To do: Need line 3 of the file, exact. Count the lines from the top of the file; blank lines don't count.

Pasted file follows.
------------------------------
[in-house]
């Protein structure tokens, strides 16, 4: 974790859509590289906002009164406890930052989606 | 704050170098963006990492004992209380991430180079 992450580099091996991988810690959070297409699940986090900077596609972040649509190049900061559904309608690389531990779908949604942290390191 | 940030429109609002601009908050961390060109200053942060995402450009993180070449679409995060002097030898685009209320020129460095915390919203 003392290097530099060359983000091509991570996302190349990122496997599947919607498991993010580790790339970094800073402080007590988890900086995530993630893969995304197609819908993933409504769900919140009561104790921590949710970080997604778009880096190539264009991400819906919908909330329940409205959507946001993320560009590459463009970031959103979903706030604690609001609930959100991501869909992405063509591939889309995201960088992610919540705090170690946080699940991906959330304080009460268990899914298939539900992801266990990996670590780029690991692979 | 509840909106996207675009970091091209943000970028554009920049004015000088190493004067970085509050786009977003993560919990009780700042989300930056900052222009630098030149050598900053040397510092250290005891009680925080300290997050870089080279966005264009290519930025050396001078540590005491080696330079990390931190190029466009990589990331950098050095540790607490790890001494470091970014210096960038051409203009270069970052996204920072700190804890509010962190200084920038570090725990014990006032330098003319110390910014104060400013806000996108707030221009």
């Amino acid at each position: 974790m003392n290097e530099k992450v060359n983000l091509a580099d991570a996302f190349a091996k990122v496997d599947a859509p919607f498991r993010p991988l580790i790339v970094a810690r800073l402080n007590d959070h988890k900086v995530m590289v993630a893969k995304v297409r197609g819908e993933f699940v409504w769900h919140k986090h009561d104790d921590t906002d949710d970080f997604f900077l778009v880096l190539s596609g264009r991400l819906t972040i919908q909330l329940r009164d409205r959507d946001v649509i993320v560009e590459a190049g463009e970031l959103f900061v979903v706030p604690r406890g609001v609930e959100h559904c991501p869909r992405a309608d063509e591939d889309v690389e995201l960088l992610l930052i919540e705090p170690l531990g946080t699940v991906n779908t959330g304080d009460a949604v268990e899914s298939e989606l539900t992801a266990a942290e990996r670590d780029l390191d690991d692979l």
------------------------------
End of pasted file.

């Amino acid at each position: 974790m003392n290097e530099k992450v060359n983000l091509a580099d991570a996302f190349a091996k990122v496997d599947a859509p919607f498991r993010p991988l580790i790339v970094a810690r800073l402080n007590d959070h988890k900086v995530m590289v993630a893969k995304v297409r197609g819908e993933f699940v409504w769900h919140k986090h009561d104790d921590t906002d949710d970080f997604f900077l778009v880096l190539s596609g264009r991400l819906t972040i919908q909330l329940r009164d409205r959507d946001v649509i993320v560009e590459a190049g463009e970031l959103f900061v979903v706030p604690r406890g609001v609930e959100h559904c991501p869909r992405a309608d063509e591939d889309v690389e995201l960088l992610l930052i919540e705090p170690l531990g946080t699940v991906n779908t959330g304080d009460a949604v268990e899914s298939e989606l539900t992801a266990a942290e990996r670590d780029l390191d690991d692979l």